Within the supply chain, we all want win-win relationships. The key to this is collaboration but we need to be able to develop collaborative relationships and many businesses underestimate the process required to do this.
Moving toward a sustainable supply chain largely depends on sourcing and supply management decisions and actions. Sustainability in supply chain is typically defined as “the integration of environmental, social and economic aspects of business, which are also known as triple-bottom-line, for achieving long-term economic viability.”
Corporate financial strategy is a way to complement business strategy, to get the most long-term value out of a company. It is about how organisations raise funds, and how they apply them.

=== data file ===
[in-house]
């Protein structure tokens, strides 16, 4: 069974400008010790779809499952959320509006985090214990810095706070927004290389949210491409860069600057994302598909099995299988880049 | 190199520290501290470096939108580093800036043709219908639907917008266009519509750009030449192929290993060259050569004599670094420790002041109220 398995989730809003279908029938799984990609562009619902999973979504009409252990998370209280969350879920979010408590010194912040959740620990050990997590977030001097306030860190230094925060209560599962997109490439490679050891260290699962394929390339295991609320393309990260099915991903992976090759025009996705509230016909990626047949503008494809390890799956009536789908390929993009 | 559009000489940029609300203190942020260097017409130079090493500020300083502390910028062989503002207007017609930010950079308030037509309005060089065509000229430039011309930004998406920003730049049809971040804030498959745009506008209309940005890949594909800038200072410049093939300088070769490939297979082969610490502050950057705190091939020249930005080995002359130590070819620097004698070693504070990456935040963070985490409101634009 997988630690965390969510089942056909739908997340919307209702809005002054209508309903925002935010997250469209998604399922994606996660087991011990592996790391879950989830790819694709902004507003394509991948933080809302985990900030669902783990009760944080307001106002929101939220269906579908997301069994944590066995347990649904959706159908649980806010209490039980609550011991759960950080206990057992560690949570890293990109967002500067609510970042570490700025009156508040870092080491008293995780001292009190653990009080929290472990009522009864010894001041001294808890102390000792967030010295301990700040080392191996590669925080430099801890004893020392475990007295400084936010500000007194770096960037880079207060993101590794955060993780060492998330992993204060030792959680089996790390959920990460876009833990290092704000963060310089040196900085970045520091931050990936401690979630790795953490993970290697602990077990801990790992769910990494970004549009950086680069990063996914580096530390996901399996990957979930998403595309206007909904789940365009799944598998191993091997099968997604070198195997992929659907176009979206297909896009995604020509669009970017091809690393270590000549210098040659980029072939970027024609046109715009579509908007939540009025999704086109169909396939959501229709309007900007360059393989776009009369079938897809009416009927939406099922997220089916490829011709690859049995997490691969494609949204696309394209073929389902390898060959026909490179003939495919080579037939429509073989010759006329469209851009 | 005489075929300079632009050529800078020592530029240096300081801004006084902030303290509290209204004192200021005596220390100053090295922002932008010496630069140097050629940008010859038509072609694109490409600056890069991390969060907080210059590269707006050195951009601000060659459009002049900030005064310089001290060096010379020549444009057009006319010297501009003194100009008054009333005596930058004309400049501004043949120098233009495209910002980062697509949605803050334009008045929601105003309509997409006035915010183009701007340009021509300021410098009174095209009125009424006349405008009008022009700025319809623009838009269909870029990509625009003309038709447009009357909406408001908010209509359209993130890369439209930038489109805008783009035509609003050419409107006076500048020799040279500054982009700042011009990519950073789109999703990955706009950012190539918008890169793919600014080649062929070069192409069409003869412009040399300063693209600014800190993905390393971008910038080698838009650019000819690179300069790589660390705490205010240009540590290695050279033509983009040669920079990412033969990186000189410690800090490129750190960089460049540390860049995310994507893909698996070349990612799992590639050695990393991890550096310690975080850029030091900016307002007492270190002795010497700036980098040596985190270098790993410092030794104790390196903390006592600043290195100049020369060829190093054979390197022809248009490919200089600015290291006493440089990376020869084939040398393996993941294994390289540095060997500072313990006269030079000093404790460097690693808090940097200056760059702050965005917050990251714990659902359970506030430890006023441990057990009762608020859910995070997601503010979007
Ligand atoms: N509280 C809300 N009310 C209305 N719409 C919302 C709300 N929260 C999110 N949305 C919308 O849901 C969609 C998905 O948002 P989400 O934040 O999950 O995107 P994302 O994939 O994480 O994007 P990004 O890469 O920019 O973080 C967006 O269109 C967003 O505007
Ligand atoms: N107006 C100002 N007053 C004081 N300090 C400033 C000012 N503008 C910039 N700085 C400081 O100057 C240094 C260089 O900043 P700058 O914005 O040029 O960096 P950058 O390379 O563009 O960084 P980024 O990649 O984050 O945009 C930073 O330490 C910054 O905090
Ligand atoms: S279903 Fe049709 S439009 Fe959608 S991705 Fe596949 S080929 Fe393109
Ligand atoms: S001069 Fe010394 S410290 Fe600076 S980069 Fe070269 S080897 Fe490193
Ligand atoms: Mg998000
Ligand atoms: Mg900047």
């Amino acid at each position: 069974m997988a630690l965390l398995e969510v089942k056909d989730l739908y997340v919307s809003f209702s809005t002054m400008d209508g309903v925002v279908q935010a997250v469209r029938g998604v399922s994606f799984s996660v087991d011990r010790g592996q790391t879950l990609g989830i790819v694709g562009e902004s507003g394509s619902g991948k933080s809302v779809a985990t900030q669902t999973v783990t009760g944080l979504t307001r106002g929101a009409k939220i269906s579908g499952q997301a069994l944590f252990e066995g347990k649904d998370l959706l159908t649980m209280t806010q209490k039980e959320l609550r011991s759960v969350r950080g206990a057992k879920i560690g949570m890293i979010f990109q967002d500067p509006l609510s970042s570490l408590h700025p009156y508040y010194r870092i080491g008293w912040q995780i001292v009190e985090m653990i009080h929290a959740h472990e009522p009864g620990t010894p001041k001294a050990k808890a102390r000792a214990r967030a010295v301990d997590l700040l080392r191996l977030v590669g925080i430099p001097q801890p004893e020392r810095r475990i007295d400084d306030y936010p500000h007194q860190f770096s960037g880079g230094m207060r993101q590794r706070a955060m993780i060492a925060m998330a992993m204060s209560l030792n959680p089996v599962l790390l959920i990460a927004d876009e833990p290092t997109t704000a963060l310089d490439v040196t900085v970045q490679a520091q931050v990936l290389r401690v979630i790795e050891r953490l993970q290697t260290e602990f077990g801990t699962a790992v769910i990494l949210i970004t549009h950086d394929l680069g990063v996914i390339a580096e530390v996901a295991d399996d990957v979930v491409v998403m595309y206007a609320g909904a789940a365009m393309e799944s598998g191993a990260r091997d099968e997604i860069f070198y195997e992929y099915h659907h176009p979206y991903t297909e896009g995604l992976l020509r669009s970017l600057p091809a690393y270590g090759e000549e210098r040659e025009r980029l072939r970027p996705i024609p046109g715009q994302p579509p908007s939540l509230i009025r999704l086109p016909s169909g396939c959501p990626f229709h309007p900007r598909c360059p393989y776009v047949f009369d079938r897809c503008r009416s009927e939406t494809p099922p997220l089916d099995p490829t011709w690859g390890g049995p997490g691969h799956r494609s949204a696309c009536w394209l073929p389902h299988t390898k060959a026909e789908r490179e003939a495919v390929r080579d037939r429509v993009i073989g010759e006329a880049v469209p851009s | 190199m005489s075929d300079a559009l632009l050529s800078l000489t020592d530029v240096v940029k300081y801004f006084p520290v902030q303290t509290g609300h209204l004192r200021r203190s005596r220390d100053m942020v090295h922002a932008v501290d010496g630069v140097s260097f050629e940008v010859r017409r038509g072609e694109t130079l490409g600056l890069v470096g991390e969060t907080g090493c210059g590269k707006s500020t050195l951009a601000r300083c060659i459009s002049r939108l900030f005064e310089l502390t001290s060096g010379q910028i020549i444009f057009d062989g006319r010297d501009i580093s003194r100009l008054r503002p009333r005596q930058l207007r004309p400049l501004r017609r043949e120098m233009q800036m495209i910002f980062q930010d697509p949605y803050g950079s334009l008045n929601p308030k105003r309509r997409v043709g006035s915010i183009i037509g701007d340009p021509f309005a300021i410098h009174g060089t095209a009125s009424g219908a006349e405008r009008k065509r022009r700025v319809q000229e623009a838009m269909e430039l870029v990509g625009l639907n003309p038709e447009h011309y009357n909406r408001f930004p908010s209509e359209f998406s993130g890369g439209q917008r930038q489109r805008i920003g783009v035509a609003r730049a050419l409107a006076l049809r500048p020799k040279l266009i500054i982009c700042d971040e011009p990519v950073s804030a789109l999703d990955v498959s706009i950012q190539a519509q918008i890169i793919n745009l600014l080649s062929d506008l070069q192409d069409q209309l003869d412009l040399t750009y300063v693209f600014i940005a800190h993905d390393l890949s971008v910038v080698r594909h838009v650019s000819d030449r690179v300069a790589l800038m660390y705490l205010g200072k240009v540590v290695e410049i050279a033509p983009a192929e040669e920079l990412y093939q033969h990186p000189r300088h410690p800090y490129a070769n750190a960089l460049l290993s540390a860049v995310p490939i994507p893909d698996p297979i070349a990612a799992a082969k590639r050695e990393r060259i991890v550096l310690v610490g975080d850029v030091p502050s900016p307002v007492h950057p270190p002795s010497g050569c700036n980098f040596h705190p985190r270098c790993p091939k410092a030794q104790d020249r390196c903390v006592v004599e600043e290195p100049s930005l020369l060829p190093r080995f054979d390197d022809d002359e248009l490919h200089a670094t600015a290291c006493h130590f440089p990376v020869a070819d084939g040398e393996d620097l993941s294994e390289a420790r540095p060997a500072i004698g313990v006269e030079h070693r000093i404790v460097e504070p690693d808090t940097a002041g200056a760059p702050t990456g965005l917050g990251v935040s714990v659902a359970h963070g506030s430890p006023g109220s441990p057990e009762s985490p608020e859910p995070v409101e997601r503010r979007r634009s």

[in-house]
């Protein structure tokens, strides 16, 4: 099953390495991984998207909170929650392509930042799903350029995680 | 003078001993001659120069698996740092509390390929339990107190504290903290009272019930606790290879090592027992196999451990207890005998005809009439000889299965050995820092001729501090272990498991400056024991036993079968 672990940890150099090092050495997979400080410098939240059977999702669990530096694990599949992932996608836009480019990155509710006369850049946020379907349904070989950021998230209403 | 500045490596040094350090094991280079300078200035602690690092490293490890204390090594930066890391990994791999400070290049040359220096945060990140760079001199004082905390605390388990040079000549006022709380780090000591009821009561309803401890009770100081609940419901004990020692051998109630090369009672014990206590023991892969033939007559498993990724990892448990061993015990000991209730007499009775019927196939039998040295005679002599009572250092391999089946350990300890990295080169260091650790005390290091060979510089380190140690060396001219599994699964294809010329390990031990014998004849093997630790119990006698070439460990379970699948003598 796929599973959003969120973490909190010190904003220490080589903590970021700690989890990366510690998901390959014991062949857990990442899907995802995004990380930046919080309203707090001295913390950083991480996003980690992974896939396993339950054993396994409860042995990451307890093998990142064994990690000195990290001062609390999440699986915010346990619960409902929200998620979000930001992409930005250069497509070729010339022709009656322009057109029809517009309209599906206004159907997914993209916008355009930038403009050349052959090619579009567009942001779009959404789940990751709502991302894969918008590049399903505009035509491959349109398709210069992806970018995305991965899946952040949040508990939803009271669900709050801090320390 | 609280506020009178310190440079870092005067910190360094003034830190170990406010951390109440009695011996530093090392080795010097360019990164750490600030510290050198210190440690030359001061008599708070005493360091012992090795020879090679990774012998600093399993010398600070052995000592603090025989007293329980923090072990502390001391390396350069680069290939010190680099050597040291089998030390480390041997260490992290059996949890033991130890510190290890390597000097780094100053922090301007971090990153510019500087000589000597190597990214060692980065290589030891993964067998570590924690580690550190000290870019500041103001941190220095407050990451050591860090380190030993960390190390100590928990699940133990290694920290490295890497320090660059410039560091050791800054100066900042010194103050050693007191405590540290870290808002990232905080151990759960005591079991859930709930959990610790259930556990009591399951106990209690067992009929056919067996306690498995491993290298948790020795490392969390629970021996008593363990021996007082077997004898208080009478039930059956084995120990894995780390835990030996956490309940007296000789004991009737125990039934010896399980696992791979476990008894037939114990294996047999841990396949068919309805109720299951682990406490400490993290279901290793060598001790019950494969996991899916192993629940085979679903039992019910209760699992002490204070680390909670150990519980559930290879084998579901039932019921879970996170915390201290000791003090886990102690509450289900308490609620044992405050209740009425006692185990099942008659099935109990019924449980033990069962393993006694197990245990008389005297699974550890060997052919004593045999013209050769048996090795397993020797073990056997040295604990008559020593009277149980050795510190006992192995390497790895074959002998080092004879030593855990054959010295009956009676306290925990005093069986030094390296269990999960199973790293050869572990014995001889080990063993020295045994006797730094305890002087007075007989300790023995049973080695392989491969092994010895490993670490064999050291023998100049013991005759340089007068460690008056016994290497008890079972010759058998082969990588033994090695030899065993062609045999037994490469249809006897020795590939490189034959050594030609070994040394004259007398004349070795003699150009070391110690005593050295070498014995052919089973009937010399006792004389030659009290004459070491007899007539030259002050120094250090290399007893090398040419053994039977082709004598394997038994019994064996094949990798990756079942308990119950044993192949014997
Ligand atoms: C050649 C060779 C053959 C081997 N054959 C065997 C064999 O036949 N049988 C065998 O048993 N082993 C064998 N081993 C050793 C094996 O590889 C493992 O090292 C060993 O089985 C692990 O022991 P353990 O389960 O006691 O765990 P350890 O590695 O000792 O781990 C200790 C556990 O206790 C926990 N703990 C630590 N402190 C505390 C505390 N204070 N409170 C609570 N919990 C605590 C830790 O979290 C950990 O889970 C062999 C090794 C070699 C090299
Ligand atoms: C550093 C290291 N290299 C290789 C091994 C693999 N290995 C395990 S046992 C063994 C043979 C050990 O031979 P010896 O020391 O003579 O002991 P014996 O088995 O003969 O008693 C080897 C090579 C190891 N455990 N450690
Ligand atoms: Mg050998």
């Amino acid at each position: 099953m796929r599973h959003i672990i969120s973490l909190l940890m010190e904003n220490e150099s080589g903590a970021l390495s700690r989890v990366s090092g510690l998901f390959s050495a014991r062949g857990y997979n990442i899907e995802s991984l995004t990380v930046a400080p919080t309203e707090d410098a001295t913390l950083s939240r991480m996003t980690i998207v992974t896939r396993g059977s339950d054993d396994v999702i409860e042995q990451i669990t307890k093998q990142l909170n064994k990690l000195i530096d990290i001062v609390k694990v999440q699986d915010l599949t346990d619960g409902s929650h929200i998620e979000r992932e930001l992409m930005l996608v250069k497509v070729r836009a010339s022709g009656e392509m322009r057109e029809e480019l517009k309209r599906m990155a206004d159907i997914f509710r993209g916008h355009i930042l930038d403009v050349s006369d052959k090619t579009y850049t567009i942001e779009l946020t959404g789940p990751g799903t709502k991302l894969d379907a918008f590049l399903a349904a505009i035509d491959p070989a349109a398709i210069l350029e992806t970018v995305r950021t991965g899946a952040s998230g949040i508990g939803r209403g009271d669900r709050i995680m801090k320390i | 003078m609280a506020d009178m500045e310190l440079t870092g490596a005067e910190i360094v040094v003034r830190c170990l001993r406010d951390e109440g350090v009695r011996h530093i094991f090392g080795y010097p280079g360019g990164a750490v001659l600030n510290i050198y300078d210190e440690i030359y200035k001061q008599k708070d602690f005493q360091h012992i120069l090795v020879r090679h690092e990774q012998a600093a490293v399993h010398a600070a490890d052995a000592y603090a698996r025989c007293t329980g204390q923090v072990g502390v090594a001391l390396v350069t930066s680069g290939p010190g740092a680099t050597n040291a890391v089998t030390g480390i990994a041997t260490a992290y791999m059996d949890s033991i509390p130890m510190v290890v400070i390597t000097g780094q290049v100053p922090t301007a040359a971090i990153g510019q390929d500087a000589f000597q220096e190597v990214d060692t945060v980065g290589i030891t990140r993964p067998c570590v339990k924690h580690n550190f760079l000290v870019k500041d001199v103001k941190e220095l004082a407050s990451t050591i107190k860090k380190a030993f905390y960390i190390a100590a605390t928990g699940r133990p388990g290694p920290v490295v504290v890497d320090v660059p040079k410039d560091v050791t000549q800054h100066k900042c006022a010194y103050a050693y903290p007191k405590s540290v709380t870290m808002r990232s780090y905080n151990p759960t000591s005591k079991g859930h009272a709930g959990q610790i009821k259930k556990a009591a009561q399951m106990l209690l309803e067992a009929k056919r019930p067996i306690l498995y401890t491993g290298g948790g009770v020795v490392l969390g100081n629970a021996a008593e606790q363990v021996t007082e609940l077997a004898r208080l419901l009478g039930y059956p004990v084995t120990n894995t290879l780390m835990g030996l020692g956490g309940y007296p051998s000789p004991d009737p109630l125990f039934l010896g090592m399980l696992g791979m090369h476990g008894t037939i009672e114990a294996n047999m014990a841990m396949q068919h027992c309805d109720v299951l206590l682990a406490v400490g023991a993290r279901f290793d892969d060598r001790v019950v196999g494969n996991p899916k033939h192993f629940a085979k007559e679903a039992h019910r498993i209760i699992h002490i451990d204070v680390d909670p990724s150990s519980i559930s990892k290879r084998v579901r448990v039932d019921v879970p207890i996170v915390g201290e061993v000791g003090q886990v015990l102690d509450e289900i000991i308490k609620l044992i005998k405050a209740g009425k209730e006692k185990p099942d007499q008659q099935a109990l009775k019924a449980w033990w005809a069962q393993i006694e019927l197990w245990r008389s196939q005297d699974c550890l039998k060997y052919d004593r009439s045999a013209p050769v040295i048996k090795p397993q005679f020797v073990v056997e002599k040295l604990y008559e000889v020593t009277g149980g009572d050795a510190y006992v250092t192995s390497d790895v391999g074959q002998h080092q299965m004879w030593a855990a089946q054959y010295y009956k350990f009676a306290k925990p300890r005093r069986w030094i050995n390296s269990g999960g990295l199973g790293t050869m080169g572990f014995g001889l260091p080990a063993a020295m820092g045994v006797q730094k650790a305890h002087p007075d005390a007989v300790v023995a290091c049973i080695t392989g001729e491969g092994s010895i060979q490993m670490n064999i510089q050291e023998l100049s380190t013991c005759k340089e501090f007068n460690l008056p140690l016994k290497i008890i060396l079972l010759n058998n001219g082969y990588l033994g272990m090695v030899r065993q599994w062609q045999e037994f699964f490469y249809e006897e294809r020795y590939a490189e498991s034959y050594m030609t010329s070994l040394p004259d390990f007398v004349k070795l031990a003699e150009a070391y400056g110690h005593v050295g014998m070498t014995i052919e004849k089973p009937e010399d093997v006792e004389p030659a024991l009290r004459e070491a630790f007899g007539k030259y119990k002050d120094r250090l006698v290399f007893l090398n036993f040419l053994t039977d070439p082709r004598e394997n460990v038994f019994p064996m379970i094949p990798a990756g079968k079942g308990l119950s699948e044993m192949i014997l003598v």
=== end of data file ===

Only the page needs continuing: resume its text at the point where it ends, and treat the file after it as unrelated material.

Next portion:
Adopting Key Account Management (KAM) requires the commitment of specific resources, changes in the organisational structure and, most likely, a shift in the company’s culture around how to ‘do business’.
The dynamic of the global business context is often termed volatile, uncertain, complex and ambiguous (VUCA).
This context means that the nature of leadership has changed requiring more adaptive and collaborative practices plus the collective action of multiple stakeholders working across hierarchies, boundaries and borders.
Certainly Supply Chain 4.0 is going to make the numbers sparkle. Nike’s plans to move to a model that cuts lead times from 60 to 10 days are a good example: installing 1200 new automated machines and a move to nearshoring will mean big reductions in shipping expenses, import duties and the risks of over-production, as well as 30% fewer steps in the process.
For organisations looking to implement key account management, Mark Davies, visiting fellow at Cranfield School of Management, explains the three different perspectives which need to be covered in your approach.